There’s a saying in the advertising business that if you can’t measure it, you can’t sell it. The TV business is looking to sell the swelling number of streaming viewers watching on connected TVs and offer more addressable advertising, but needs to be able to compare apples to apples as clients struggle for breath in a sea of cross-platform data.
The audience measurement leader, Nielsen, told clients it is working on a currency for advertising that incorporates big data from millions of set-top boxes and smart TVs, along with its iconic panel of Nielsen households. The new currency will also count the impressions for individual commercials, instead of the “average commercial minute” calculated in the current C3 and C7 metrics. (Nielsen will continue to produce C3 and C7 for buyers and sellers who prefer to continue to use that metric as currency.)
Addressing Addressable Ads
Nielsen also plans to measure addressable advertising and offer daily downloads on an enlarged set of streaming services, including Pluto TV, Tubi and Xfinity. “The changes are incredibly important to the ecosystem, especially as it further develops advanced advertising products,” Howard Schimmel, president of Janus Strategy & Insights, said.
Having agreed to sell off its Global Connect business for $2.7 billion to Advent International following a strategic review, Nielsen might have cleared its financial deck, enabling it to get the job done.
“Nielsen now has more clarity following the sale of Connect,” analyst Daniel Salmon of BMO Capital Markets said. “Now the case needs to be made for media, and while elements are trickling out we anticipate more on the mid- and long-term strategic vision to come.” Nielsen is expected to lay out its media measurement plans at its investor day on Dec. 9.
“The amount of disruption and innovation that we have experienced in the past few months would normally happen over the course of a few years,” Nielsen CEO David Kenny said on the company’s earnings call with analysts. “We are collaborating closely with the industry to build alignment between media buyers and sellers and we have seen demand from our key industry players.”
Panels alone can’t measure addressable advertising, added Jane Clarke, CEO of the Coalition for Innovative Media Measurement. “This is one of the factors that has delayed the launch of addressable inventory in national TV minutes,” she said. “Now Nielsen has to work with all the MVPDs, with [standards -setting consortium Project] OAR and also with their own Advanced TV division to get the addressable ad data passed back to them. These are all new processes and business agreements.”
The methodology for determining de-duplicated reach across streaming and linear and addressable isn’t completely sorted out either, Clarke added. “Nielsen plans to use their panel, but has also launched a Nielsen ID graph. They’ll most likely need another ID graph partner to link the STB, smart TV and addressable data with the digital data.”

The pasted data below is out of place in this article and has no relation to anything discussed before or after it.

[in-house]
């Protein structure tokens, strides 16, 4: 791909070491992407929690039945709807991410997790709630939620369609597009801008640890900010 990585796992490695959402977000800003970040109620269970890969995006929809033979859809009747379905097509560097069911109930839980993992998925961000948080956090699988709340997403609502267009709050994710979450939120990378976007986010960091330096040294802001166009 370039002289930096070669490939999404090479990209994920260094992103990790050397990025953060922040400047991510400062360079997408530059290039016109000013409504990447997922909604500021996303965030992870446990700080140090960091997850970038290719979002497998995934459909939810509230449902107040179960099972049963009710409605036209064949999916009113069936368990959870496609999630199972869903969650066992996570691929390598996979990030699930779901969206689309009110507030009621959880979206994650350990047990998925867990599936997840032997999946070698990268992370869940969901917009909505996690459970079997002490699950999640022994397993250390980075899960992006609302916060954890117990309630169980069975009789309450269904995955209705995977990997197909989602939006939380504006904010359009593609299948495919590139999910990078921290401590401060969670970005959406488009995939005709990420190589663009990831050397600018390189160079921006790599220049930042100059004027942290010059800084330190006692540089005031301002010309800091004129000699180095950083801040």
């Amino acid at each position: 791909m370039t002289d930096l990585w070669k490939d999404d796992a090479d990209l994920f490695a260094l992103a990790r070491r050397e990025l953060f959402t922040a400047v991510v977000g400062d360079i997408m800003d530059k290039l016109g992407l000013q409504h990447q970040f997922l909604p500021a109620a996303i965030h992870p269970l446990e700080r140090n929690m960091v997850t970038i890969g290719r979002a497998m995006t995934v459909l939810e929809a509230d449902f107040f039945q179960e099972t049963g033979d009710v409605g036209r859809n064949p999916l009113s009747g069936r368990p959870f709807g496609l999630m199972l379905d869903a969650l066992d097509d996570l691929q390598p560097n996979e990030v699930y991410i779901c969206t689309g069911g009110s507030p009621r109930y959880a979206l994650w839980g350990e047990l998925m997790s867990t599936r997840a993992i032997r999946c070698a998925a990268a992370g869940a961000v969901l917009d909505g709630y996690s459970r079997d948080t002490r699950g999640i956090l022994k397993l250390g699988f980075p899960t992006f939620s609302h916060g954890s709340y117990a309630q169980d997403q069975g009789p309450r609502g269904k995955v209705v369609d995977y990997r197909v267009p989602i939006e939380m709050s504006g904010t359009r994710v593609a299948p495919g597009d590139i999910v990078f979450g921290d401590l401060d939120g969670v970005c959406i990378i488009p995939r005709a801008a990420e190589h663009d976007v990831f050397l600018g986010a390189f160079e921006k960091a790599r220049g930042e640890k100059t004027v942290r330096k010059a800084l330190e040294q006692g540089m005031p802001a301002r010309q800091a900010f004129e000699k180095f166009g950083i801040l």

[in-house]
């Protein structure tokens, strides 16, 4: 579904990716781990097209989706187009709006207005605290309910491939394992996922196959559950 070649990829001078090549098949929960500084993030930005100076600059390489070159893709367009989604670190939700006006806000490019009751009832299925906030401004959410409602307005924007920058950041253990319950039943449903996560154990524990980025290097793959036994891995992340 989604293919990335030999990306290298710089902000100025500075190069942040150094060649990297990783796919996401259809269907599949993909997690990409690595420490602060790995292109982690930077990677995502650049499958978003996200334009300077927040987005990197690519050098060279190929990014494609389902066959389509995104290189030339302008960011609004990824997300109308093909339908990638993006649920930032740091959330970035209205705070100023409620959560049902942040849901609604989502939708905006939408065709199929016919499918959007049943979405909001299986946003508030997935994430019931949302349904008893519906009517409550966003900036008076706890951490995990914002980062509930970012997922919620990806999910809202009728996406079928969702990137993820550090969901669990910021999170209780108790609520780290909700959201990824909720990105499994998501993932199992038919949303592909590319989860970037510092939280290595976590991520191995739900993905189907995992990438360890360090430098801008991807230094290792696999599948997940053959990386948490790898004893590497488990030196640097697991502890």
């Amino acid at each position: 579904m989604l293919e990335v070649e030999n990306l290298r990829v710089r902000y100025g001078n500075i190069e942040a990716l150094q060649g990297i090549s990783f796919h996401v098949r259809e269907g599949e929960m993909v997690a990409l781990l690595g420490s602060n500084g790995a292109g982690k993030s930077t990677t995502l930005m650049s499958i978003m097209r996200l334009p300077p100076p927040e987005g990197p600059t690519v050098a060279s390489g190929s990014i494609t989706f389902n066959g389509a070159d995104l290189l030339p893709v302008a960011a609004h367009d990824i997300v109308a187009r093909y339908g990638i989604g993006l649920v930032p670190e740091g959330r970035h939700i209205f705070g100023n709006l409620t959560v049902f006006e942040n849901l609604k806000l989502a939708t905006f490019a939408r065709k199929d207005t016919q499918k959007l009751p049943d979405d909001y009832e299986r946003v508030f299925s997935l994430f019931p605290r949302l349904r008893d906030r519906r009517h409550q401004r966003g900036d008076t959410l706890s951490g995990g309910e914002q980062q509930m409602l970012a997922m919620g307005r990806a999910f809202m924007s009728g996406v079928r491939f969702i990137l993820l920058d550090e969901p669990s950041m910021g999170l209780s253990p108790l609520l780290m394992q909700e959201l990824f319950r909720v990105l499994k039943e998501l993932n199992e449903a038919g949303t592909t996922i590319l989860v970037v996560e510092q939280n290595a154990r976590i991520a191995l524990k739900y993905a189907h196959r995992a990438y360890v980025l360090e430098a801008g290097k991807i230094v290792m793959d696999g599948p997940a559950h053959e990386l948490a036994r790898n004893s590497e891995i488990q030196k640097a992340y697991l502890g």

Nielsen isn’t the only one looking to tackle the new media environment. At Comscore, digging itself out from financial issues and a strategic review, new management has laid out an aggressive plan to roll out cross-platform and addressable measurement products.
“COVID hits, and what we thought would take probably half a decade to play out is playing out in a very brief period of time,” Comscore CEO Bill Livek said, noting that his company was built on using big data for census-level measurement. “We have a jump because we’ve been producing exact commercial impressions with audiences and what ties national, local and addressability together are the impressions.”
Dave Morgan, CEO of Simulmedia, a pioneer in using data to target TV advertising, said it's going to be put up or shut up time for all of the ad measurement companies.
“Nielsen's biggest challenge will be, I suspect, that some deeply entrenched players in TV, particularly large buyers, may not be so eager to have full reporting on commercial ad ratings since it will certainly show that there is a big gap between average show ratings — who watched the content — and the actual rating on each and every 15 and 30 second spot, which is almost always lower,” Morgan said. “Fortunately, advertisers will be the big winners, since they will now have much more transparency into what they actually get in each and every TV ad campaign.”
New Players Stake a Claim
Newer companies are also staking out their place in cross-platform measurement.
“Set-top box and Smart TV data represent scale along with an improved level of granularity. However, to create individualized reporting, a single-source cross-platform and cross-device system that can measure everything in the home is needed to calibrate all of the various large the data sets,” said former GroupM advanced advertising guru Michael Bologna, now president and chief revenue officer of HyphaMetrics, which has raised $2 million to measure cross-platform exposure to advertising and content. HyphaMetrics said one of its upcoming products will employ proprietary panel technology.
While the industry is in a hurry, some won’t want to move too fast. “It’s impossible to know how this will impact ratings levels,” Schimmel noted. “I think the market will ask for more time to prepare, being that they’re dealing with out of home viewing being in the currency now, and two major changes in two years might be too much.”
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Jon has been business editor of Broadcasting+Cable since 2010. He focuses on revenue-generating activities, including advertising and distribution, as well as executive intrigue and merger and acquisition activity. Just about any story is fair game, if a dollar sign can make its way into the article. Before B+C, Jon covered the industry for TVWeek, Cable World, Electronic Media, Advertising Age and The New York Post. A native New Yorker, Jon is hiding in plain sight in the suburbs of Chicago.